The new year is almost upon us, so it’s time to start thinking about what the year ahead may hold for use die-hard Windows users. In 2020, Microsoft remembered that Windows is an important product in its portfolio, as the global pandemic saw people return to the PC to get their work done from home.
Microsoft has moved fast with the likes of Microsoft Teams, Edge, and Office to cater to users who are now working from home, but Windows is a different beast. Windows can’t innovate as quickly as those other products, but that doesn’t mean innovation isn’t coming. Earlier in 2020, Microsoft put its Chief Product Officer Panos Panay in charge of the Windows client.
This means that Microsoft’s top hardware guy is now in overseeing the Windows user experience and feature set, and he has already set in motion a big update for Windows 10 that’s expected to arrive at the tail end of 2021. This big update is codenamed Sun Valley and aims to reinvigorate the Windows user experience with modern, consistent designs and experiences.
We don’t yet know the full extent of what Sun Valley is going to bring to the table outside of top-level UI changes and enhancements. So, here’s what I’m personally hoping to see from Windows 10’s big Sun Valley update when it arrives next year.
A better tablet experience
Source: Daniel Rubino/Windows Central
Windows 10 isn’t very good on devices without a keyboard and mouse attached. It’s a far-cry from the fast and fluid Windows 8 experience, and I think Microsoft needs to spend some time getting back up to that level of “fast and fluid” when it comes to touch-first devices. I’d love to see fluid animations, better gestures, and a more optimized File Explorer for touch users.
Clean up the system tray
Source: Windows Central
Windows has had the system tray for a long time now, and I think it’s time Microsoft gutted it for a more contemporary experience. Remove the date, make the time bigger, and move the overflow menu into the Action Center. You could even take some inspiration from the Windows 10X system tray, which is a single button that opens the Action Center.
Source: Windows Central
It’s far from controversial to say that Timeline on Windows 10 is a failure. I don’t use it, and I don’t know anyone else who uses it either. I’m sure there are some of you, but I don’t think Timeline has been the hit Microsoft was hoping it would be, and I think that’s because of where it’s located. Timeline makes no sense in Task View, and should be in the Start menu instead.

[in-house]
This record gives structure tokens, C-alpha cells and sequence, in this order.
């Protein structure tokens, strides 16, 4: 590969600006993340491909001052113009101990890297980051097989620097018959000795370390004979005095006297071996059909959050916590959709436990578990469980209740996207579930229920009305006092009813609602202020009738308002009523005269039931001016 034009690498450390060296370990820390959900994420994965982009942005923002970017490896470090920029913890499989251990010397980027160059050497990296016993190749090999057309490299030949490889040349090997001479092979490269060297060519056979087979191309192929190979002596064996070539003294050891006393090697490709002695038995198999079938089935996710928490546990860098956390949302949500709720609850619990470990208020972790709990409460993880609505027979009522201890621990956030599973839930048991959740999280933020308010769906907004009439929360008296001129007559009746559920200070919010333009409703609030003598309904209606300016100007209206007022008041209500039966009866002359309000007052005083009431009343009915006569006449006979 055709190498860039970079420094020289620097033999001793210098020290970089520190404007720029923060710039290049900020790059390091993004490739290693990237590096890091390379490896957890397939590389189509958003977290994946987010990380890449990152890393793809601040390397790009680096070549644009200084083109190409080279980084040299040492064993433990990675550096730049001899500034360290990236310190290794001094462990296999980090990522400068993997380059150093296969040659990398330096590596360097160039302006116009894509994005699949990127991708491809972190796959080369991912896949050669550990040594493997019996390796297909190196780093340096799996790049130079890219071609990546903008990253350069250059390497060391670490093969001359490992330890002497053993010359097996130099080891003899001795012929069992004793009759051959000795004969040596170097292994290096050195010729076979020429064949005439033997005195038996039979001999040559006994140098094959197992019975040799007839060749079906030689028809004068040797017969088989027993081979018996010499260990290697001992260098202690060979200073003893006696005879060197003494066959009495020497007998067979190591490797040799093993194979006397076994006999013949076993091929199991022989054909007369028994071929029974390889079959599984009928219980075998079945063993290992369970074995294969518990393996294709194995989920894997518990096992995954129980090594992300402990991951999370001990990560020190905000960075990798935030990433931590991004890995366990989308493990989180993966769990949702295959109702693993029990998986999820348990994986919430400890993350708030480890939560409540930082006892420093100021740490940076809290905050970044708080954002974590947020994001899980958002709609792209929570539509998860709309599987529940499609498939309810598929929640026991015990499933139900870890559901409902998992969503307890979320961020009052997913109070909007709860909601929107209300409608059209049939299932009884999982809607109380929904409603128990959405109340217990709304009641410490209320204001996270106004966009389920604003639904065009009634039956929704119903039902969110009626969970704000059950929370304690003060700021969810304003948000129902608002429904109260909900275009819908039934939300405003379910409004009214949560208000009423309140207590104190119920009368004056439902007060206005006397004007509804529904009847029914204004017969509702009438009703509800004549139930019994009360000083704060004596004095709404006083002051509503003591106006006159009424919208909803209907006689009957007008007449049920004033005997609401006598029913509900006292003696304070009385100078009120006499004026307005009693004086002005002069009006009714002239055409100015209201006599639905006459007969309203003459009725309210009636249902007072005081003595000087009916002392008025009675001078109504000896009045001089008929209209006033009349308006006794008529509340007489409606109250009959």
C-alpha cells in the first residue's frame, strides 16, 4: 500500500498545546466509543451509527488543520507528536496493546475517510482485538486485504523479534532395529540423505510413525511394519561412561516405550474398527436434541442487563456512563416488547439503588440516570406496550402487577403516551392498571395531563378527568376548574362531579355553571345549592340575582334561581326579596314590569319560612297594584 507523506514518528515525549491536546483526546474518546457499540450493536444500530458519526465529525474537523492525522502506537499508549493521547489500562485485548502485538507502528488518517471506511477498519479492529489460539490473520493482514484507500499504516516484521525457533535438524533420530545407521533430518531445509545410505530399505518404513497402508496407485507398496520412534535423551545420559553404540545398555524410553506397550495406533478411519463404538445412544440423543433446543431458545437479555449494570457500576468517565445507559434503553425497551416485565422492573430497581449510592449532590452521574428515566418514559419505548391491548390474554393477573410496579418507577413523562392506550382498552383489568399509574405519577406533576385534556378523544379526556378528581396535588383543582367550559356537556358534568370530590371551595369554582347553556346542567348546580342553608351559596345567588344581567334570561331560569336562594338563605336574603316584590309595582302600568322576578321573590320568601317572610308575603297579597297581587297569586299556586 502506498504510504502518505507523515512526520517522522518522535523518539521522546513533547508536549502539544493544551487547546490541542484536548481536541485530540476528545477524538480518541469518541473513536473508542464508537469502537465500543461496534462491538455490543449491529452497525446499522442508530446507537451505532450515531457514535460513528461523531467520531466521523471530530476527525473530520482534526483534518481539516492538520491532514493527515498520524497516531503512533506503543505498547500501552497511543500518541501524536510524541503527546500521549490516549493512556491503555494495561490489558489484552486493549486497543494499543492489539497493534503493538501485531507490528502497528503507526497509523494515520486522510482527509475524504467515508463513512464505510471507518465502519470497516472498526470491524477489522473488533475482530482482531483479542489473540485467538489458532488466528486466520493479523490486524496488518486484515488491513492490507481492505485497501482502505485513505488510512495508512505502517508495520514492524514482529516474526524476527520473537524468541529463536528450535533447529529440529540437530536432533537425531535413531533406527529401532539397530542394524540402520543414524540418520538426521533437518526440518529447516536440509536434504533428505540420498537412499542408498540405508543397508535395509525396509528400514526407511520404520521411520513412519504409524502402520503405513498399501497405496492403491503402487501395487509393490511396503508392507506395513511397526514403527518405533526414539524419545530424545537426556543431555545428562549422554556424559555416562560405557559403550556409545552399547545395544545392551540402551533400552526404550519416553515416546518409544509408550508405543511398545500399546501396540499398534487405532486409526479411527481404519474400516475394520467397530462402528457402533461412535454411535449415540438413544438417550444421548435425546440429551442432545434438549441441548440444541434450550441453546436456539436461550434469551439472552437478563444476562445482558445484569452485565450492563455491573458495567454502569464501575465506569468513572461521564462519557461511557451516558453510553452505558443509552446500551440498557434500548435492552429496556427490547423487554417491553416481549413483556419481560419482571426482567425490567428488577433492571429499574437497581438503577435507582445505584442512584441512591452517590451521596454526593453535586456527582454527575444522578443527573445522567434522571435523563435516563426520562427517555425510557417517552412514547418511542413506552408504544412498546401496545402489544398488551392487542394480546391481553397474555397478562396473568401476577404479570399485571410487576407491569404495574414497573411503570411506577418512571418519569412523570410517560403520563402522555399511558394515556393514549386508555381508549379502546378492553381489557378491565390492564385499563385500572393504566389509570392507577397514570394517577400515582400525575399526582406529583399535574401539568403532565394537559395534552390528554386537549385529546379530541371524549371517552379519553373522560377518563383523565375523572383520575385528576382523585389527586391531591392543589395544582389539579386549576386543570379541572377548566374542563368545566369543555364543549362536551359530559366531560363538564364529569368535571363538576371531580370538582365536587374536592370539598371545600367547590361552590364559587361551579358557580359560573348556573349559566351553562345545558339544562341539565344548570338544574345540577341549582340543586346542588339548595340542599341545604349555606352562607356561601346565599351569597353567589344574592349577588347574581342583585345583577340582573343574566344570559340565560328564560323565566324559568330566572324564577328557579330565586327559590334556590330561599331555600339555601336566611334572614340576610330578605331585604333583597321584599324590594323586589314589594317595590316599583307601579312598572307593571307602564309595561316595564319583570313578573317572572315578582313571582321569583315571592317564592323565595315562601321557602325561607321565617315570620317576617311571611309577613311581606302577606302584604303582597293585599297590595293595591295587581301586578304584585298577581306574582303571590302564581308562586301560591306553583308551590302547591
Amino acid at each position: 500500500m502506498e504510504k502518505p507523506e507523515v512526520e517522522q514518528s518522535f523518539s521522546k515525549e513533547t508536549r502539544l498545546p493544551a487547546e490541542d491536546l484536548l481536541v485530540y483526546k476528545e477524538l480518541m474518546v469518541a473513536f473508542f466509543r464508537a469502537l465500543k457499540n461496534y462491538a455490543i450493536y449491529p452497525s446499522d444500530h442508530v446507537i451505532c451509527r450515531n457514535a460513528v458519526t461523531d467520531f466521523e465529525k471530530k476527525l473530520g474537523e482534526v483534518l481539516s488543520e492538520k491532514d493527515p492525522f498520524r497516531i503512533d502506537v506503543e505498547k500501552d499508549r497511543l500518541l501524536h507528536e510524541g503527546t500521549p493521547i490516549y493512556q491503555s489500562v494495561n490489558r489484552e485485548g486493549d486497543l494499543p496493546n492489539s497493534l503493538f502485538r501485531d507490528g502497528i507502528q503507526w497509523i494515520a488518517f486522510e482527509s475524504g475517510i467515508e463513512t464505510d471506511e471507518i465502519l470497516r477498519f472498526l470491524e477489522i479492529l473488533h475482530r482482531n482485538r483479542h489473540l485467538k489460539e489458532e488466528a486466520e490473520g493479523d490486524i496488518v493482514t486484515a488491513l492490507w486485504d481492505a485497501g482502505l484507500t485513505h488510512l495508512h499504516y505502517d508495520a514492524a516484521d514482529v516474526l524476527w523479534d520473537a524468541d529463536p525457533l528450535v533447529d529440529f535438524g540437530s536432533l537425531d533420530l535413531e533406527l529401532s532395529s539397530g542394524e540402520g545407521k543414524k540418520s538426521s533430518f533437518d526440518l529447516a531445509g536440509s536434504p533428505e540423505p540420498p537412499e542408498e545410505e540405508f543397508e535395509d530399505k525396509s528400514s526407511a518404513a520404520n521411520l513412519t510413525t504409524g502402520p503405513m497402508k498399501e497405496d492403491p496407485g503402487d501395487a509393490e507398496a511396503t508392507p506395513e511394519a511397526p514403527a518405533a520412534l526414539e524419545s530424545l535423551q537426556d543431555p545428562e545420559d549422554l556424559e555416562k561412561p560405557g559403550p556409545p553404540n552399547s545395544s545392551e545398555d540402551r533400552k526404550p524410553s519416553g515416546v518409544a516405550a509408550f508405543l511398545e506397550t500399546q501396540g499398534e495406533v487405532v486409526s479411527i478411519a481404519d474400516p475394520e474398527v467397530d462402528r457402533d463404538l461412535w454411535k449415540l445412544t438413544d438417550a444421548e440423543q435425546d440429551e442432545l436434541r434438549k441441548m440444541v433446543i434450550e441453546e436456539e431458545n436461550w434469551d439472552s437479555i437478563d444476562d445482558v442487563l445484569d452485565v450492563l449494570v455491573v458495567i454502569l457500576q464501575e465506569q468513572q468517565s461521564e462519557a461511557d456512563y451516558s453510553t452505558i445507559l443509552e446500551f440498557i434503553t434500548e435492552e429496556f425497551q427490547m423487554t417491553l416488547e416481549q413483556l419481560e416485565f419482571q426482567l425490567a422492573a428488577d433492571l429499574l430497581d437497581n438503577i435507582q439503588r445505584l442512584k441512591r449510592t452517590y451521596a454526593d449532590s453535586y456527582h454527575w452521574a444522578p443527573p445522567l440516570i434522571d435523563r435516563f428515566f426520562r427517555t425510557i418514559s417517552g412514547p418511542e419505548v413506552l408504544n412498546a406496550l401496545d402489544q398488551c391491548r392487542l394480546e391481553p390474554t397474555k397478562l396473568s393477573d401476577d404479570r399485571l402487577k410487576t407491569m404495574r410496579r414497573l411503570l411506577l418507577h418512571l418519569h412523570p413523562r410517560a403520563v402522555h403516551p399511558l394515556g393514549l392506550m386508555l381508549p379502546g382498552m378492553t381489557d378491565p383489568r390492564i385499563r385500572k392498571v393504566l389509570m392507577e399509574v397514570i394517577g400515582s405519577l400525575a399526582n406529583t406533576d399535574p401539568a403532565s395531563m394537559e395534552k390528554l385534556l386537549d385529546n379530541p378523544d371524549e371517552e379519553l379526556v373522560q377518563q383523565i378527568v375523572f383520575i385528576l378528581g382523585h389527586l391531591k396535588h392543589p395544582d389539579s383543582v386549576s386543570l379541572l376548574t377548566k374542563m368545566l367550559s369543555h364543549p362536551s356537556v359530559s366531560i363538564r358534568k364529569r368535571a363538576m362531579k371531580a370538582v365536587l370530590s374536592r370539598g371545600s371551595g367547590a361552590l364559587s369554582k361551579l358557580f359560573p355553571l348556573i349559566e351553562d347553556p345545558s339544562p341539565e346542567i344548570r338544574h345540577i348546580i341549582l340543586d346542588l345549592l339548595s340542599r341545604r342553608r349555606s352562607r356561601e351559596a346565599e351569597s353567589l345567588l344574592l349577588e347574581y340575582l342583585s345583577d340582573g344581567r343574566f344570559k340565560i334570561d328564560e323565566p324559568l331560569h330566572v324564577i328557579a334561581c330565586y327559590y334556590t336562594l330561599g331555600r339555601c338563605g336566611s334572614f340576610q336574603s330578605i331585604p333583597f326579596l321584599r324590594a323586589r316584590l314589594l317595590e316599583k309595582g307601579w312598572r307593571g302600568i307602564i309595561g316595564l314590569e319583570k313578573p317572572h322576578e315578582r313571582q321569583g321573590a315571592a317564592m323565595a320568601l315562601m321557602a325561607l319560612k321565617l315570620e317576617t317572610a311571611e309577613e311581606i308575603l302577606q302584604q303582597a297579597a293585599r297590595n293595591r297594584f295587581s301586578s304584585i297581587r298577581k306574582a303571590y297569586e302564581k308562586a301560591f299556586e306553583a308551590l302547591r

Microsoft should also adjust what actually shows up in Timeline. It doesn’t need to show me my most recently visited webpages, but it should show me my recent documents in Office, as well as recently opened files on my PC. I also think the “timeline” aspect of Timeline needs to go away, as it overcomplicates things. Just make it a “recent documents” area, like on Windows 10X.
Integrate the Your Phone experience
Source: Windows Central
I love the Your Phone app on Windows 10. I think it’s one of the best apps on the platform, but my only issue with it is that it’s an app that doesn’t appear to integrate with the OS at all. I’d love for Your Phone to be an integrated system applet that can pin to the Taskbar, similar, if not identical to how the old My People interface worked.
In fact, it could go right where the old My People icon used to be. You click it, and it pops up a little widget showing your most recent phone notifications, texts, and photos, with a button to jump into the full Your Phone app if you want to do more. C’mon Microsoft, make it happen!
A big year for Windows
2020 has been a year of preparation for Windows. Panos Panay took charge in February, and his influence on Windows will come into full effect in 2021. We’re going to see big updates for Windows 10 desktop, the launch of Windows 10X, and a new cloud PC service that lets you run legacy Windows apps from the cloud.
It’s fair to say that 2021 is going to be a big year for Windows, arguably one of the biggest since Windows 10 first launched. Windows 10 had been sitting on the back burner before Panos Panay took charge, but now Windows is in the spotlight again, and Microsoft now needs to step up and put on their best show.
What are your thoughts on Windows 10 in 2021? Let us know in the comments.
A tribute to my favorite Xbox One games of the generation (2013 to 2020)
The generation isn’t fully over yet, but with the Xbox Series X and S launched, it’s becoming the norm to refer to the Xbox One as the “past-gen” system. With that in mind, I thought I’d look back at some of my favorite experiences on the console as it enters its twilight years, as we look ahead to a next-gen future.
This post was written by Zac Bowden and was first posted to WindowsCentral
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